Schloss Elmau is located at the end of a small valley in the Wetterstein Mountains near Garmisch-Partenkirchen, Bavaria, Germany
This bench outside the castle symbolises the G7 Summit for passers-by who are not allowed on the premises
This is the real bench (inside the premises) where Obama and Merkel were famously pictured in June 2015
These were some of the gifts (from us, the taxpayers, I presume) for members of the G7 Summit
There is an extensive cultural program …
… and several libraries, all system-conformous.
During my stay an environmentally freaky BMW i8 could be test driven.
The hotel hardware is excellent throughout. The hotel software (service, attitude) is not always on a par with the high price-tag (min. € 700 in the main building, min. € 1.000 in the retreat, per night). There are favourable deals for regime collaborators – such as politicians and mainstream journalists – but not for normal hotel guests.
I find it noteworthy how deep this hotel kowtows in front of the powers-to-be, whoever may be in power at the time:
1914-1916 Schloss Elmau was built by Dr Johannes Müller (1864–1949), a renowned Protestant theologian and philosopher of his time. Müller wanted Schloss Elmau to be a space for the development of personal and communal life free of any ideology, where those interested in his writing and lectures would come together to transcend the self-centeredness of their egos and become aware of silence as the essence of being by listening or dancing to classical music or beholding the beauty of untouched surroundings.
Construction was made possible with financial assistance from Elsa, Countess of Waldersee; Professor Carlos Sattler, Müller’s brother-in-law, served as architect. Critical of individualism, materialism and capitalism, Müller was also an ardent opponent of both the established church as well as anthroposophy, which he considered a particularly dangerous attempt of “divinisation of human beings by human beings”. For him, Jesus was the “Conqueror of Religions” and “childlike oblivion to self”, the prerequisite for fulfilling the promise of salvation on earth contained in the Sermon on the Mount. Thousands of people flocked to his lectures; his books, published by C. H. Beck, enjoyed massive print runs.
His greatest admirers included the founders of Cultural Protestantism, especially Adolf von Harnack, and Ernst Troeltsch, as well as Jewish leaders and thinkers like Walter Rathenau and Martin Buber. Prince Max von Baden, who called Müller his spiritual guide, presided over the opening of Schloss Elmau in 1916. His brother in law Carlo Sattler was his architect.
In 1933 the great majority of the politically conformist elites of the bourgeoisie, who shared the resentment of Cultural Protestantism against capitalistic and individualistic western civilization in particular, immediately joined forces with the Nazi Regime after Hitler´s sudden rise to power. The anti-civilizational imperative “Das Ich ist Nichts, das Volk ist alles” (or, “The I is nothing, the People is all”) of the German “Volksgemeinschaft” (“tribal brotherhood”) had also convinced Johannes Müller that Hitler, whom he had hitherto ignored completely, has become the leader of a “national revolution of the common good over self-interest” to fulfil the promise of the sermon of the mount.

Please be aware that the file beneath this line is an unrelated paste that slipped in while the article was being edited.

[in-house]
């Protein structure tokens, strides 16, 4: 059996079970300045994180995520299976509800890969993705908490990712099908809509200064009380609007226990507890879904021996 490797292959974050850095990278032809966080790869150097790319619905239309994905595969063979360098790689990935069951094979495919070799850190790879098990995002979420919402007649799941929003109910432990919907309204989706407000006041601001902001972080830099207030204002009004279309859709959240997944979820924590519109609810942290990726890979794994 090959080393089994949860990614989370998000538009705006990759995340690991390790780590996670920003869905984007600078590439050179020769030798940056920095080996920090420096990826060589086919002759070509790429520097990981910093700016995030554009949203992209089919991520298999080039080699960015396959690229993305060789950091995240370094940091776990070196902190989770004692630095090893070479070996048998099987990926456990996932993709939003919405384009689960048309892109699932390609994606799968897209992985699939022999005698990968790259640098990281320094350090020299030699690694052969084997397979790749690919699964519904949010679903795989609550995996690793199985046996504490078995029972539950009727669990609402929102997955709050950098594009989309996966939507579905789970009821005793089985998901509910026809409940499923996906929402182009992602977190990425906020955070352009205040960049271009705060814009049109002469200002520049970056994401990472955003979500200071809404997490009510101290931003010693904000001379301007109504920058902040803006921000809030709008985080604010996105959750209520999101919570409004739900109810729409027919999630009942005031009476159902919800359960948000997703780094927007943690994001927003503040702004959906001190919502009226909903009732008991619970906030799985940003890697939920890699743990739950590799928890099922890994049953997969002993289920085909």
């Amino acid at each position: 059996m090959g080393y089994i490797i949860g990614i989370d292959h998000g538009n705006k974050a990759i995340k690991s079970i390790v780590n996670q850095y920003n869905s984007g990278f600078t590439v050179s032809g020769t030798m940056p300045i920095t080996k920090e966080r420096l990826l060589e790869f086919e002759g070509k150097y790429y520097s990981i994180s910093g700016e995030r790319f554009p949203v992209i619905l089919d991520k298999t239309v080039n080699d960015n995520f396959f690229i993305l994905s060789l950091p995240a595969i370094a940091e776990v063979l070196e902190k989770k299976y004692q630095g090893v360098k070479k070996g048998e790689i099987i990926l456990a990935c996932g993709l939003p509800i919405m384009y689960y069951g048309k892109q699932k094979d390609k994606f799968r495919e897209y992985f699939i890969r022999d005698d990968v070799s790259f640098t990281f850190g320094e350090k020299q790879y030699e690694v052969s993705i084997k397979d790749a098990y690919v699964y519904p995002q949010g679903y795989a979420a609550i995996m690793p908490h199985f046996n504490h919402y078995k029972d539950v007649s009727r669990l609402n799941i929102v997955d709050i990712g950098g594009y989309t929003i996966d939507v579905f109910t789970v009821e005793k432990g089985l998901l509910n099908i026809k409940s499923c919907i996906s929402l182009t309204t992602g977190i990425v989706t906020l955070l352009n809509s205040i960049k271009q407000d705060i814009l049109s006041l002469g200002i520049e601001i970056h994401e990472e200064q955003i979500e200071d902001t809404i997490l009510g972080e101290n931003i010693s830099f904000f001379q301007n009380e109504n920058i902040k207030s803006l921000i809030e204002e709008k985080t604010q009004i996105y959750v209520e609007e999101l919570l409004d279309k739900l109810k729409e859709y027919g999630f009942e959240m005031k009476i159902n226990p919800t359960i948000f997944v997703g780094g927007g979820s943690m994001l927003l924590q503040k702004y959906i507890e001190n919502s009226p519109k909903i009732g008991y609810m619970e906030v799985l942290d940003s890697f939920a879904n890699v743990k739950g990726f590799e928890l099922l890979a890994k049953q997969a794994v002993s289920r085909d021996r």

However, since for Müller the success of a “community of brothers looking-after-one-another” depended on the inclusion of the Jews as the “most noble representatives of the intellectual elite”, he publicly criticised the Nazis’ anti-Semitism as a “disgrace for Germany”, one that “causes me to blush with shame”.
Indeed, his expressed respect for the German Jews as well as the Orthodox Jews, whom he admired for their adherence to tradition despite persecution, saw him branded “a friend of the Jews”; that in turn drew the ire of the propaganda ministry and provoked a smear campaign in the Bavarian provincial press.
The only reason Müller was not arrested immediately was that the Bavarian state chancellery was able to convince Joseph Goebbels that Müller’s public advocacy of German Jews lent moral value to his commitment to Hitler and was therefore more to the benefit of the Nazis than to their detriment. However, from then on Müller was constantly interrogated by the Gestapo and kept under tight surveillance.
He was permitted to publish his memoirs under the title “Gegen den Strom” (“Against the Current”)—but only up to 1933. And despite Müller’s allegiance to Hitler, whom he had never met, the Nazi salute was forbidden at Schloss Elmau. The Nazis’ anti-Semitism had in any case prevented him and his children from applying for membership in the party or affiliated organisations. Since Schloss Elmau, unlike most coastal resorts and holiday hotels, did not have a reputation for being anti-Semitic, did not become one of the Nazi elite’s favourite hotels.
From 1935 onwards Dr Müller was forbidden to undertake lecture tours. Further, the University of Leipzig would have revoked his doctorate had it not been for the intervention of philosopher Hans-Georg Gadamer.
In 1942, with the war under way, Johannes Müller managed to prevent Schloss Elmau from being requisitioned by either Göring or Himmler by instead renting it out to the German army as a vacation resort for soldiers returning from the front.
In 1943 the commandant of the Sachsenhausen concentration camp demanded the arrest of Müller “due to work greatly detrimental to the state under the pretence of being an honest, upright citizen”. The rationale: a prisoner had mentioned Müller’s name during interrogation. No action was taken, however, due to the respect Müller had earned with others over the years. Intervention in his favour came most probably from Reich interior minister Wilhelm Frick (who actually had never been to Schloss Elmau).
In 1945, immediately after the end of the war, Schloss Elmau was requisitioned by the US Army and used as a prison camp for occupants of a German military hospital. Later it served as a winter military training school.
In 1946 the Bavarian state commissioner for persons subject to racist, religious and political persecution, Dr Philip Auerbach, sued for a denazification case to be brought against Johannes Müller in Garmisch-Partenkirchen on the grounds of “glorification of Hitler both orally and in writing”.